Darling Downs solar farm hooks up to main electricity grid

Western Downs Regional CouncilWestern Downs Regional Council

The transmission lines connecting Queensland’s Darling Downs Solar Farm to the main grid are now under construction.

APA is building the 110 MW solar PV farm near Dalby on the Darling Downs, Queensland’s main agricultural region.

The solar farm is the ninth approved by the Western Downs Regional Council and begins operation late this year.

Origin Energy will buy all the energy and the Large-scale Renewable Generation Certifications generated by the solar farm until December 2030.

Energy Minister Dr Anthony Lynham said the project is part of a $3.6 billion pipeline of committed renewable energy projects.

“We are right on track to deliver on our 50 per cent renewable energy target by 2030, with the right mix of coal, gas and renewable generation to maintain reliability and put downward pressure on electricity prices,” he said.

A stellar investment in Australia’s solar future

Powerlink Chief Executive Merryn York said the main grid connection involved constructing 350 metres of line on three new transmission poles.

Darling Downs Solar energy farm

The Darling Downs Solar Farm. Image: Origin Energy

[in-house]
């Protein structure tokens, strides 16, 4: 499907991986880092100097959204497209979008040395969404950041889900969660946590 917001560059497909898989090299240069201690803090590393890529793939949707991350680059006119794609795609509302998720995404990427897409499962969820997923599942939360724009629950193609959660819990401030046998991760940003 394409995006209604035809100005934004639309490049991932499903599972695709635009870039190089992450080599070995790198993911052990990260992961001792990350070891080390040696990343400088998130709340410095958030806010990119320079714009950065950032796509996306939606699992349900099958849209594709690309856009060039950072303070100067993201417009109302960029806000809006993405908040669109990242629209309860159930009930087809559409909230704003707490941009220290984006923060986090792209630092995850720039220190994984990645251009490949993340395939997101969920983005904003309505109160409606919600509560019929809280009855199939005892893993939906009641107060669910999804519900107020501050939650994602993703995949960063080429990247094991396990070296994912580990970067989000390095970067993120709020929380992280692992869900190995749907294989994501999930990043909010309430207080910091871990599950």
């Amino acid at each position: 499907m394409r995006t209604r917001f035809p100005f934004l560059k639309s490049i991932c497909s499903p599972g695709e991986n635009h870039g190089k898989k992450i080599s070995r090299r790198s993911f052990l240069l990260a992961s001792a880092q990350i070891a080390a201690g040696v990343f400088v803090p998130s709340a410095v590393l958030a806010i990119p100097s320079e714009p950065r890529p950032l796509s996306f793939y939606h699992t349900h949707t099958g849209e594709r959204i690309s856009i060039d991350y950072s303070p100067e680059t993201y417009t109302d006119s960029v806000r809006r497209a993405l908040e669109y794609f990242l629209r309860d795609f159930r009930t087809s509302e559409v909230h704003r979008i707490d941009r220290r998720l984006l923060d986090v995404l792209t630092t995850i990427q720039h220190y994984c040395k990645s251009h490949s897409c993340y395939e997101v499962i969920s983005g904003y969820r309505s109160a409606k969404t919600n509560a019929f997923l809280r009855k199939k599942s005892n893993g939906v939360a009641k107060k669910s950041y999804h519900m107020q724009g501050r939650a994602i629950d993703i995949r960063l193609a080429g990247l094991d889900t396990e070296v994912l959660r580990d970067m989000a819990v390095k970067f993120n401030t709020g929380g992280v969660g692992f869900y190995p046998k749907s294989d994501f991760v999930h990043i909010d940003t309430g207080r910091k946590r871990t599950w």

The farm will consist of 400,000 solar panels installed over 250 hectares, generating enough renewable energy to power up to 32,000 homes.

A $20 million grant from the Australian Government through the Australian Renewable Energy Agency (ARENA) supports the project.

However, the Darling Downs Solar Farm will be eclipsed by the world’s biggest solar farm. The 2,000 MW Bulli Creek Solar Farm near Millmerran, south of Toowoomba, will cost $1 billion.

The largest operating solar farm in the world is currently the 1,500 MW Tengger Desert Solar Park in northern China.

Darling Downs solar farm: a shining example of Queensland uptake

Queensland is the undisputed leader when it comes to solar uptake in Australia.

Investment in the Queensland renewable power sector surged to $1.6 billion in 2017. That’s due to 14 new projects which began construction across the state.

These projects are set to create more than 1,300 new construction jobs in the energy sector, according to a November report from the Climate Council.

It also showed that Queensland leads the nation in residential solar power – 31.6 per cent of households own solar systems.

In addition, there are 14 postcodes in the Sunshine State where over 50 per cent of households have rooftop solar.